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Re: Future of kerberised telnet, login, rsh, ftp?

>As a relative newcomer to the kerberos world, I'm wondering what the
>future of tools like kerberised telnet, rsh, ftp and the like is.  It
>seems from my viewpoint that OpenSSH (with the gssapi mode) and things
>like pam_krb5 have taken over from these tools.

Not from my perspective (and how does pam_krb5 fit in with Kerberized
telnet/rsh/ftp ?)

My BIG problem with OpenSSH today is that it's damn hard to get out a
useful Kerberos error (I had a discussion about this with Simon Wilkinson
at the AFS Workshop - it's sort of inherent in the current architecture
of OpenSSH).  This isn't a speculative problem; I had a bunch of users for
whom GSSAPI-OpenSSH simply would not work, and we could never get an
error out.  After a while of trying to debug it, I eventually gave up
and told the people that they should just use one of the other Kerberos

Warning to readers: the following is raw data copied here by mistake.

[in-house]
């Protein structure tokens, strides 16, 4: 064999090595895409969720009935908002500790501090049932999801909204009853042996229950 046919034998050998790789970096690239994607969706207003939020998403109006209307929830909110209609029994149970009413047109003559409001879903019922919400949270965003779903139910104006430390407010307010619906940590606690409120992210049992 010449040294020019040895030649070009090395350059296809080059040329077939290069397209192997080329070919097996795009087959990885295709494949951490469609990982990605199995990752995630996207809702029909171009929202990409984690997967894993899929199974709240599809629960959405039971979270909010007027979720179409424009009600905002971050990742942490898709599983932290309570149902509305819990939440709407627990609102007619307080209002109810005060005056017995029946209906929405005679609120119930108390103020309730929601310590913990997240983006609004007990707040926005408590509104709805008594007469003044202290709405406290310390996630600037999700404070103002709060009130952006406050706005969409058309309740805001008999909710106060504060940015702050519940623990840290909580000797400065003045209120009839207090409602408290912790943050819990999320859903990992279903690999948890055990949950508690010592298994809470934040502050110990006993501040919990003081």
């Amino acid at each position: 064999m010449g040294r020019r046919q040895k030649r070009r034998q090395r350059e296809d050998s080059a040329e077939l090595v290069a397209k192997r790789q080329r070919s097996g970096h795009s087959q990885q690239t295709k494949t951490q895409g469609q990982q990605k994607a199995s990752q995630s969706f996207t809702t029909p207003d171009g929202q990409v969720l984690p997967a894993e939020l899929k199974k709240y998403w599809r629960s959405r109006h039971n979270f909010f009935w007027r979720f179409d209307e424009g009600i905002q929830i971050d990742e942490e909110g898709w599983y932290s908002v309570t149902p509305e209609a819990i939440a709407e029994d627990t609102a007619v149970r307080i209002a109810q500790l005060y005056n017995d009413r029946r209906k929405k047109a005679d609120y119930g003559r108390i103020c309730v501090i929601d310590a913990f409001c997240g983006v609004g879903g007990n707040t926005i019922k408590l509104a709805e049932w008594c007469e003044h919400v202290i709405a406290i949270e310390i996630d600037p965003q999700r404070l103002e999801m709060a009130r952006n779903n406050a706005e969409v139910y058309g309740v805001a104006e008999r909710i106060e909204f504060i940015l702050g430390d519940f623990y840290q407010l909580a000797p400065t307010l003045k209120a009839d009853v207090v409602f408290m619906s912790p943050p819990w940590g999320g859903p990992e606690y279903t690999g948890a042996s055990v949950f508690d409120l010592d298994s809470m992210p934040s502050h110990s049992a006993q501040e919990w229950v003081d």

utilities for login (which worked fine, from what I remember).

Telnet is unfortunately a mess, but the Kerberized r-commands are
relatively simple in terms of both protocol and implementation.  If I
need to add support to a particular implementation of rlogin, the work
I need to do is relatively straightforward.  Telnet is more of a pain,
but it's not awful.  And if I need to do some custom authorization checks
on the backend (which I have to do a lot, unfortunately), this is relatively
easy to add to telnetd & rlogind.  Putting this in OpenSSH ends up
being a huge mess.